Last night, I was scrolling through old documents on my computer and I came across one document titled “Running.” I’m not sure when I wrote it, but it grabbed my attention. It was the start of a blog post but it was unfinished. So maybe now is the time to share.
When healing from trauma, we often find ways to cope with the overwhelming pain. Unfortunately, these attempts can sometimes be incredibly unhealthy. At the time, we often do not realize these efforts to cope are maladaptive and complicate the healing process. They often temporarily numb us to the pain or provide an escape we desperately desire. Something about the behavior produces the results we crave, otherwise, we would not return to it. Despite being provided examples of healthy coping skills when I was in counseling immediately following my final disclosure, some unhealthy coping skills just seemed to work better and quicker. As a result, many times I chose the “drug.” The drug created a new type of pain but the momentary perceived freedom (from the effects of trauma) it produced magnified its allure; however, there was never a time it contributed to my healing and growth.
The drug calls my name so strongly
I hope I can identify my trigger quickly
Do I need attention or to feel loved?
Am I startled by something that could be good?
I can predict the outcomes if I run
Even when I try to believe this time will be fun
I know deep down I will wake up feeling broken.
After years of sobriety, it can still be hard to choose
Lapses happen quickly and if I don’t bounce back I’ll lose
Don’t run, please stay and fight another day.
The drug in this poem represents the maladaptive coping skills I employed. When I chose to run to the “drug” I could expect and predict the outcomes. I often told myself, “even though what happens will be bad, at least you know what to expect. It is what you are used to.” Lies seeped through the drug. Lies such as: this is the best it’s going to be, this is “your” normal, this is the only way you can escape the pain you currently feel.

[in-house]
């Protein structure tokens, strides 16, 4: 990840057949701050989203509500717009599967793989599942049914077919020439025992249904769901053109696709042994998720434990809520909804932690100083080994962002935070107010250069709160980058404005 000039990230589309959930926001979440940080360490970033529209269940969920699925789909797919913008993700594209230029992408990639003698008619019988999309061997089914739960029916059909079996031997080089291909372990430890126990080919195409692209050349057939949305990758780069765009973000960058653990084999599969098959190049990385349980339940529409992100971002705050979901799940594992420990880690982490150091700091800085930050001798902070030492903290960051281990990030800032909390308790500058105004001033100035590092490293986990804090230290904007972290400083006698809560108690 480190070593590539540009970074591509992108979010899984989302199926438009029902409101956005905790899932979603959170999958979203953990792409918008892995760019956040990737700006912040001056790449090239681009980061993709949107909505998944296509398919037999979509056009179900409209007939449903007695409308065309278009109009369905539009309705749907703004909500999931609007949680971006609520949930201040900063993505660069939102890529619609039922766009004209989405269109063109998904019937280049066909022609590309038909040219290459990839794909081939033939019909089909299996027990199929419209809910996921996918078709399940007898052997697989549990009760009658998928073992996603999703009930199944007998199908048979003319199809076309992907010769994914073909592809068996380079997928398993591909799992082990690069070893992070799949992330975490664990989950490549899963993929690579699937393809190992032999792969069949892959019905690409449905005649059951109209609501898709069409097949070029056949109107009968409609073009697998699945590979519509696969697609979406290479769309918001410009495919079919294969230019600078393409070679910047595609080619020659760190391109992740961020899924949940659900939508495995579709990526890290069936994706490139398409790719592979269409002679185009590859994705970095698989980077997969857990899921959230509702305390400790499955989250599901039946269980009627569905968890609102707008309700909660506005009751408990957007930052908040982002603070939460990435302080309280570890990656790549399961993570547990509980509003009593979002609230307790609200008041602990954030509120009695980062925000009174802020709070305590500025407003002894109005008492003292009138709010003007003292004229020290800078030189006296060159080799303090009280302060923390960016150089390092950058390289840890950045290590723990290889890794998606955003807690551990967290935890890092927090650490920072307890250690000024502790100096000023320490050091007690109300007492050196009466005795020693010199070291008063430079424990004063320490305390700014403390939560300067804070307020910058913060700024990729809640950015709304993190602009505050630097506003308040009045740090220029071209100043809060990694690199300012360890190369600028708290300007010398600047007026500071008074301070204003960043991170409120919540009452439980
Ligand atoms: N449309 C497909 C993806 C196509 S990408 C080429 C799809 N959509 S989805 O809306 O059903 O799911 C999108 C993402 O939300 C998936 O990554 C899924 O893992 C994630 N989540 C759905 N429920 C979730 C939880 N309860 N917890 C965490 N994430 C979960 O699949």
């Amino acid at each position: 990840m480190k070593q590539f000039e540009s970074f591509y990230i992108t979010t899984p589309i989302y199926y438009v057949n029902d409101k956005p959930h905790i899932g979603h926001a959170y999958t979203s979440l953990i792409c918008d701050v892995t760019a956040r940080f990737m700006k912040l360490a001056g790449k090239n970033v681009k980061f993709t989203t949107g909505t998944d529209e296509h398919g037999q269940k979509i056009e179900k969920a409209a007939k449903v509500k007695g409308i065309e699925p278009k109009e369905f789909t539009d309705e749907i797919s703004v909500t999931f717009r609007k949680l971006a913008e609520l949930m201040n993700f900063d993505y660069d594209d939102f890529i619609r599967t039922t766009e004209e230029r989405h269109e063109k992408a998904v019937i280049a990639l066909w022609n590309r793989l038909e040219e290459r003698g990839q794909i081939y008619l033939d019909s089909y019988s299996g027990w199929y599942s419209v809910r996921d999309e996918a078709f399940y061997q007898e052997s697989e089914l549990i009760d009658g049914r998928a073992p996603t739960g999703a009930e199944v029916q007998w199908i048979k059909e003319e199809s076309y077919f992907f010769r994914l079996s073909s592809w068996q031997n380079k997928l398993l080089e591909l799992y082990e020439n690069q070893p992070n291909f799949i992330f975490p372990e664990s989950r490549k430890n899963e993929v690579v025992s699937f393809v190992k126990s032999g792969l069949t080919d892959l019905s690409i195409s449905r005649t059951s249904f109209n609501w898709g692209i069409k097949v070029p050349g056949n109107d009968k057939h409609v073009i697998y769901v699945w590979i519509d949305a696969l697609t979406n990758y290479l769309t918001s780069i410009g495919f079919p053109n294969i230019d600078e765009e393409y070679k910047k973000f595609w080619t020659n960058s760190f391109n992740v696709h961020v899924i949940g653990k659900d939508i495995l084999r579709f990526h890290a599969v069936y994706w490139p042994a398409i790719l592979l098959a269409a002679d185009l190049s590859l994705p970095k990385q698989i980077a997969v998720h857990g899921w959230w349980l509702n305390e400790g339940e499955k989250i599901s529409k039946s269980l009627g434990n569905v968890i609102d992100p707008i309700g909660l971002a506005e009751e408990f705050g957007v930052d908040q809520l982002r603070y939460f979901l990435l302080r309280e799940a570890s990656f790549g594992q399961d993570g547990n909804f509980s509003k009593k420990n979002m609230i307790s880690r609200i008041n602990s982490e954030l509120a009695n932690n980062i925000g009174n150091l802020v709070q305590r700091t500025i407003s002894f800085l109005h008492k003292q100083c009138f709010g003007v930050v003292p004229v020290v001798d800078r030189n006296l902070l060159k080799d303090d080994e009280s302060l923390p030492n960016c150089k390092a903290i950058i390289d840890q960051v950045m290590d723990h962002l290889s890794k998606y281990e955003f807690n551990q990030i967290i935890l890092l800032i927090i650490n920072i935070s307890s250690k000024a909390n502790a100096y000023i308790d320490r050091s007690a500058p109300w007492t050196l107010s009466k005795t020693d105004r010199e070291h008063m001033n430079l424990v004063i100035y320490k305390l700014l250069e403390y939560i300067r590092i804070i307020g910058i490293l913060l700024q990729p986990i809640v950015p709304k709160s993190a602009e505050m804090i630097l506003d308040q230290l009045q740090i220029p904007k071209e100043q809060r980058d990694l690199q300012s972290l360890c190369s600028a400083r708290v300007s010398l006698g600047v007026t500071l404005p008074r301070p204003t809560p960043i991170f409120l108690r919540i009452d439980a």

The truth is that the drug can be disempowered. We can learn to choose which way we will cope. It is not easy or quick, but it is possible.
Eventually, I faced the stark reality that if I continued to run to the “drug,” there would be a time that I would not be able to return to the life I most desired. Continued use of unhealthy coping tactics would result in my demise. The “drug” had the power to completely alter the trajectory of my life.
Here are some ways I was able to reach a place of choosing healthy processing and coping over escape, life over drug:
Recognize the reality and power of the drug.
Find a counselor and be honest with him/her.
Learn healthy, adaptive, coping skills and practice them regularly.
Remove all things (reasonably possible) from your life that tempt you to return to the drug (people, places, things)
Stay present with the pain and work through it.
Remind yourself about the reality of the drug and the pain it causes.
Discover God’s truths, His hopes and desires for your life (hint: it isn’t what the drug tells you) and always turn to Him
When you fall, let someone you trust know, and get right back up; commit to learning and adjusting.
You are not alone.